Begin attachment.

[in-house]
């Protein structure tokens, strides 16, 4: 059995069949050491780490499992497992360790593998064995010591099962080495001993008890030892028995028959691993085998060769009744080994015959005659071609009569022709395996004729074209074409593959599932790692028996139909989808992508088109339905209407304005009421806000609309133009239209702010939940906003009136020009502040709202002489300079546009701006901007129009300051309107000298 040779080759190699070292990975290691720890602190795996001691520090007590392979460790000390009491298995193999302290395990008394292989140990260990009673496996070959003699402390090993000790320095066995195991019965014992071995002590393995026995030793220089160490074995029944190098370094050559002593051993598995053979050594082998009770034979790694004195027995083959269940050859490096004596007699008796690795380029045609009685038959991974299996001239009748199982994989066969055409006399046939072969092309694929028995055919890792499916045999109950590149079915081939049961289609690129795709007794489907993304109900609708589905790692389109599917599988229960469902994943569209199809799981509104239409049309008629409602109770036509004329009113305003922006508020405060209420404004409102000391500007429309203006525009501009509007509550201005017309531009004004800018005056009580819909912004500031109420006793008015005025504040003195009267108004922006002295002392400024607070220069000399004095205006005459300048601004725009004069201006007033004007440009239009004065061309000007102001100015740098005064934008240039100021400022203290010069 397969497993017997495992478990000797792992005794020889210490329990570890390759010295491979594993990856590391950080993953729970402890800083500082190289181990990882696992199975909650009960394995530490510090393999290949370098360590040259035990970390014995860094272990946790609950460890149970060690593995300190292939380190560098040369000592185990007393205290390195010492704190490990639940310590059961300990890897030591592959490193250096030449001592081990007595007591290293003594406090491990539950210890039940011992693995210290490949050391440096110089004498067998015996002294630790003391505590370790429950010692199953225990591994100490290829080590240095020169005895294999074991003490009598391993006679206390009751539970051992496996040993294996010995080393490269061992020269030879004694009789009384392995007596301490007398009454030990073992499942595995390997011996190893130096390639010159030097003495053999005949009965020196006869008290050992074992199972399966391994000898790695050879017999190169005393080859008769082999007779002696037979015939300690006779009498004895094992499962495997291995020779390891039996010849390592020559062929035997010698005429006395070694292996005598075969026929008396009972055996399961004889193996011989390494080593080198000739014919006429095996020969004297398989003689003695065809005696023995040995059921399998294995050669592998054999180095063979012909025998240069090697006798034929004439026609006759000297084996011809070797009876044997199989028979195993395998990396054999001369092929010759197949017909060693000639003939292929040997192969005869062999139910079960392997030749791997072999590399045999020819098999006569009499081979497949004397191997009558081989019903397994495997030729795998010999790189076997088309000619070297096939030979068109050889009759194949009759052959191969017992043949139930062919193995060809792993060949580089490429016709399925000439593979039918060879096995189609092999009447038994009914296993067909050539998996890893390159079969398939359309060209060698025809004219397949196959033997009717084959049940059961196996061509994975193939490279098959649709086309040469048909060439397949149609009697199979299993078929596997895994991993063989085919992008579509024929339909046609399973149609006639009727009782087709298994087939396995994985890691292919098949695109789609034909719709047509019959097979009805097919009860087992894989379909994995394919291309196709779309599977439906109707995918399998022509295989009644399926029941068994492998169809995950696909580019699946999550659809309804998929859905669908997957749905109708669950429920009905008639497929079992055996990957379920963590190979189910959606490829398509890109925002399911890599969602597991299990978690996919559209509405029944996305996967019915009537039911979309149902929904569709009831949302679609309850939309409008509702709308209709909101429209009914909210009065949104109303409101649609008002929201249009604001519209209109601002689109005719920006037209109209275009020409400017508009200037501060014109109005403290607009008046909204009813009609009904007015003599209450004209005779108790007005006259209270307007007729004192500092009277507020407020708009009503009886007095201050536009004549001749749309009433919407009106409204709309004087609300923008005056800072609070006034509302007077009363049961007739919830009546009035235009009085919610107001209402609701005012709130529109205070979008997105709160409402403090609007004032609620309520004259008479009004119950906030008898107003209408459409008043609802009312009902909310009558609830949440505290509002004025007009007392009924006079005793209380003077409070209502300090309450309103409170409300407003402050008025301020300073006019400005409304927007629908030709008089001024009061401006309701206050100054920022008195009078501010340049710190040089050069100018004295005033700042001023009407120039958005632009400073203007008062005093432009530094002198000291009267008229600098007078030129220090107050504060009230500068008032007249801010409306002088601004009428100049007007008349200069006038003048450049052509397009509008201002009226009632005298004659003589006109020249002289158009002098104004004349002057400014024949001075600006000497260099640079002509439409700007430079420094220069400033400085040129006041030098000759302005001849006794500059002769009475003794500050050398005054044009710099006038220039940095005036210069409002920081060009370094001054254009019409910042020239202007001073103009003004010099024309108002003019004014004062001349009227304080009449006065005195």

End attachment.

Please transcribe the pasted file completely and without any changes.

[in-house]
């Protein structure tokens, strides 16, 4: 059995069949050491780490499992497992360790593998064995010591099962080495001993008890030892028995028959691993085998060769009744080994015959005659071609009569022709395996004729074209074409593959599932790692028996139909989808992508088109339905209407304005009421806000609309133009239209702010939940906003009136020009502040709202002489300079546009701006901007129009300051309107000298 040779080759190699070292990975290691720890602190795996001691520090007590392979460790000390009491298995193999302290395990008394292989140990260990009673496996070959003699402390090993000790320095066995195991019965014992071995002590393995026995030793220089160490074995029944190098370094050559002593051993598995053979050594082998009770034979790694004195027995083959269940050859490096004596007699008796690795380029045609009685038959991974299996001239009748199982994989066969055409006399046939072969092309694929028995055919890792499916045999109950590149079915081939049961289609690129795709007794489907993304109900609708589905790692389109599917599988229960469902994943569209199809799981509104239409049309008629409602109770036509004329009113305003922006508020405060209420404004409102000391500007429309203006525009501009509007509550201005017309531009004004800018005056009580819909912004500031109420006793008015005025504040003195009267108004922006002295002392400024607070220069000399004095205006005459300048601004725009004069201006007033004007440009239009004065061309000007102001100015740098005064934008240039100021400022203290010069 397969497993017997495992478990000797792992005794020889210490329990570890390759010295491979594993990856590391950080993953729970402890800083500082190289181990990882696992199975909650009960394995530490510090393999290949370098360590040259035990970390014995860094272990946790609950460890149970060690593995300190292939380190560098040369000592185990007393205290390195010492704190490990639940310590059961300990890897030591592959490193250096030449001592081990007595007591290293003594406090491990539950210890039940011992693995210290490949050391440096110089004498067998015996002294630790003391505590370790429950010692199953225990591994100490290829080590240095020169005895294999074991003490009598391993006679206390009751539970051992496996040993294996010995080393490269061992020269030879004694009789009384392995007596301490007398009454030990073992499942595995390997011996190893130096390639010159030097003495053999005949009965020196006869008290050992074992199972399966391994000898790695050879017999190169005393080859008769082999007779002696037979015939300690006779009498004895094992499962495997291995020779390891039996010849390592020559062929035997010698005429006395070694292996005598075969026929008396009972055996399961004889193996011989390494080593080198000739014919006429095996020969004297398989003689003695065809005696023995040995059921399998294995050669592998054999180095063979012909025998240069090697006798034929004439026609006759000297084996011809070797009876044997199989028979195993395998990396054999001369092929010759197949017909060693000639003939292929040997192969005869062999139910079960392997030749791997072999590399045999020819098999006569009499081979497949004397191997009558081989019903397994495997030729795998010999790189076997088309000619070297096939030979068109050889009759194949009759052959191969017992043949139930062919193995060809792993060949580089490429016709399925000439593979039918060879096995189609092999009447038994009914296993067909050539998996890893390159079969398939359309060209060698025809004219397949196959033997009717084959049940059961196996061509994975193939490279098959649709086309040469048909060439397949149609009697199979299993078929596997895994991993063989085919992008579509024929339909046609399973149609006639009727009782087709298994087939396995994985890691292919098949695109789609034909719709047509019959097979009805097919009860087992894989379909994995394919291309196709779309599977439906109707995918399998022509295989009644399926029941068994492998169809995950696909580019699946999550659809309804998929859905669908997957749905109708669950429920009905008639497929079992055996990957379920963590190979189910959606490829398509890109925002399911890599969602597991299990978690996919559209509405029944996305996967019915009537039911979309149902929904569709009831949302679609309850939309409008509702709308209709909101429209009914909210009065949104109303409101649609008002929201249009604001519209209109601002689109005719920006037209109209275009020409400017508009200037501060014109109005403290607009008046909204009813009609009904007015003599209450004209005779108790007005006259209270307007007729004192500092009277507020407020708009009503009886007095201050536009004549001749749309009433919407009106409204709309004087609300923008005056800072609070006034509302007077009363049961007739919830009546009035235009009085919610107001209402609701005012709130529109205070979008997105709160409402403090609007004032609620309520004259008479009004119950906030008898107003209408459409008043609802009312009902909310009558609830949440505290509002004025007009007392009924006079005793209380003077409070209502300090309450309103409170409300407003402050008025301020300073006019400005409304927007629908030709008089001024009061401006309701206050100054920022008195009078501010340049710190040089050069100018004295005033700042001023009407120039958005632009400073203007008062005093432009530094002198000291009267008229600098007078030129220090107050504060009230500068008032007249801010409306002088601004009428100049007007008349200069006038003048450049052509397009509008201002009226009632005298004659003589006109020249002289158009002098104004004349002057400014024949001075600006000497260099640079002509439409700007430079420094220069400033400085040129006041030098000759302005001849006794500059002769009475003794500050050398005054044009710099006038220039940095005036210069409002920081060009370094001054254009019409910042020239202007001073103009003004010099024309108002003019004014004062001349009227304080009449006065005195």